By William Elliott, MD, FACP, and James Chan, PharmD, PhD

Dr. Elliott is Assistant Clinical Professor of Medicine, University of California, San Francisco.
Dr. Chan is Associate Clinical Professor, School of Pharmacy, University of California, San Francisco.

Drs. Elliott and Chan report no financial relationships relevant to this field of study.

The FDA has approved a second dual orexin receptor antagonist (DORA), following suvorexant (2014), to treat insomnia. The orexin signaling pathway plays a role in wakefulness.1 In individuals with sleep-wake disorders, it is possible that orexin signaling is not functioning normally. Lemborexant will be distributed as Dayvigo, pending scheduling by the Drug Enforcement Administration.


Lemborexant should be prescribed to treat adults with insomnia characterized by difficulties with sleep onset and/or sleep maintenance.1


The recommended dose is 5 mg taken immediately before going to bed, with at least seven hours remaining before planned time of awakening.1 Lemborexant should not be taken more than one time per night. The maximum dose of lemborexant is 10 mg. In patients with moderate hepatic impairment, the dose is 5 mg.

Food delays the peak plasma concentration of lemborexant; taking the drug after a meal may delay the time to sleep onset. Lemborexant is available as a 5 mg tablet and as a 10 mg tablet.


Lemborexant does not appear to be associated with rebound insomnia or withdrawal effects.1 Additionally, there are no clinically meaningful effects on driving performance nine hours following a dose (2.5 mg, 5 mg, 10 mg).2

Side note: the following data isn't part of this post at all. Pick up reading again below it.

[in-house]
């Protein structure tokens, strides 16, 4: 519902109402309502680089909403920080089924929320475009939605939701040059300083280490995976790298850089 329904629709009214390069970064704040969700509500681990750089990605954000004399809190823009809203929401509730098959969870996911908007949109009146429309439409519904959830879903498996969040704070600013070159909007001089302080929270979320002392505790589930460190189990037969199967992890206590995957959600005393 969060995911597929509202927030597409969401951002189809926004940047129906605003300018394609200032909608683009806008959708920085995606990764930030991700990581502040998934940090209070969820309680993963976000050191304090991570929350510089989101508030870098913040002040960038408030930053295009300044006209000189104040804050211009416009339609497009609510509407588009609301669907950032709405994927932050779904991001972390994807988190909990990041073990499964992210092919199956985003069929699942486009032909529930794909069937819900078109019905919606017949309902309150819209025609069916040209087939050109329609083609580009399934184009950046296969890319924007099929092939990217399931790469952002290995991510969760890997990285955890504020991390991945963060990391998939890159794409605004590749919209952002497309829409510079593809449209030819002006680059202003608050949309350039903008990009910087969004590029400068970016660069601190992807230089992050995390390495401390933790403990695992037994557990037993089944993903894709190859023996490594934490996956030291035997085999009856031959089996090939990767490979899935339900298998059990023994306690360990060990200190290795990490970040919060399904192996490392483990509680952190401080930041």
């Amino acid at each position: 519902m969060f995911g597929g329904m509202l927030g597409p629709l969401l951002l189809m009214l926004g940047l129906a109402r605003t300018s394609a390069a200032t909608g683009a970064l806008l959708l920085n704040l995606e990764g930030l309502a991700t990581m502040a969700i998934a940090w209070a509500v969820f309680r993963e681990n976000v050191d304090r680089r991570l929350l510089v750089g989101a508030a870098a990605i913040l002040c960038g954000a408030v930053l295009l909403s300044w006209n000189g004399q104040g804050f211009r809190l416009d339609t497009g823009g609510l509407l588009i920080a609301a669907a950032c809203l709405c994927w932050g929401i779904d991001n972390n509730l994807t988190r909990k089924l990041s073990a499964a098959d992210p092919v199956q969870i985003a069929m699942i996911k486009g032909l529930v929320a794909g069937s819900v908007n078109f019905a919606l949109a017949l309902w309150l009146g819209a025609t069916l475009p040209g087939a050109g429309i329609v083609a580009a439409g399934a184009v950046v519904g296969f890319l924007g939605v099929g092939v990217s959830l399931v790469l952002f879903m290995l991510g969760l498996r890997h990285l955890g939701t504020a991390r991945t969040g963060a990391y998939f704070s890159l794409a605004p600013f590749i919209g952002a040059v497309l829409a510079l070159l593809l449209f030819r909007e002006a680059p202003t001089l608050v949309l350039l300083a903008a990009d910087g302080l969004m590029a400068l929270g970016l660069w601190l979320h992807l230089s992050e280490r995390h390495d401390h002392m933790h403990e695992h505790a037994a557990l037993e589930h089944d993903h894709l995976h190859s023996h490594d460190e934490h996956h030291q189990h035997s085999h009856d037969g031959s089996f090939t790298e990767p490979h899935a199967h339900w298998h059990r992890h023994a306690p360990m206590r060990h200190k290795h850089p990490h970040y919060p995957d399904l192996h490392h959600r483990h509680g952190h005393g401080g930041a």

Central nervous system depression, sleep paralysis, worsening of depression, suicidal ideation, and complex sleep behavior (e.g., sleep walking, sleep driving) may occur with lemborexant.1 Avoid the concomitant use of lemborexant with strong or moderate CYP3A inhibitors and inducers.1 The most frequently reported adverse reactions (vs. placebo) were somnolence or fatigue (6.9-9.6% vs. 1.3%) and headache (4.5-5.9% vs. 3.4%).1 At doses between 10 mg and 30 mg, lemborexant showed abuse potential similar to zolpidem 30 mg and suvorexant 40 mg.1


The approval of lemborexant was based on the results from two Phase III studies that included subjects with insomnia disorder characterized by difficulties with sleep onset and/or sleep maintenance.1 Study 1 was a six-month investigation of adult subjects randomized to lemborexant 5 mg (n = 325), 10 mg (n = 323), or placebo (n = 325). The primary outcome was subject-reported sleep onset latency (sSOL), defined as the time from attempt to sleep until sleep onset. Sleep maintenance was a secondary endpoint, assessed by sleep efficiency and wake after sleep onset (WASO).

At six months, both doses of lemborexant reduced sleep onset by 30% (baseline of 43 minutes and 45 minutes to 20 minutes and 19.2 minutes, respectively, vs. 45 minutes to 27.3 minutes for placebo). The percent of time asleep while in bed improved, and the time awake after sleep onset shortened.

Study 2 was a one-month randomized, double-blind, placebo- and active-controlled investigation of older adults (women ≥ age 55 years, men ≥ age 65 years). Subjects were randomized to lemborexant 5 mg (n = 266), 10 mg (n = 269), placebo (n = 208), or 6.25 mg of zolpidem (n = 263).1,3 The primary endpoint was latency to persistent sleep at days 29-30 as measured by overnight polysomnography (PSG) monitoring. Secondary endpoints were sleep efficiency and WASO.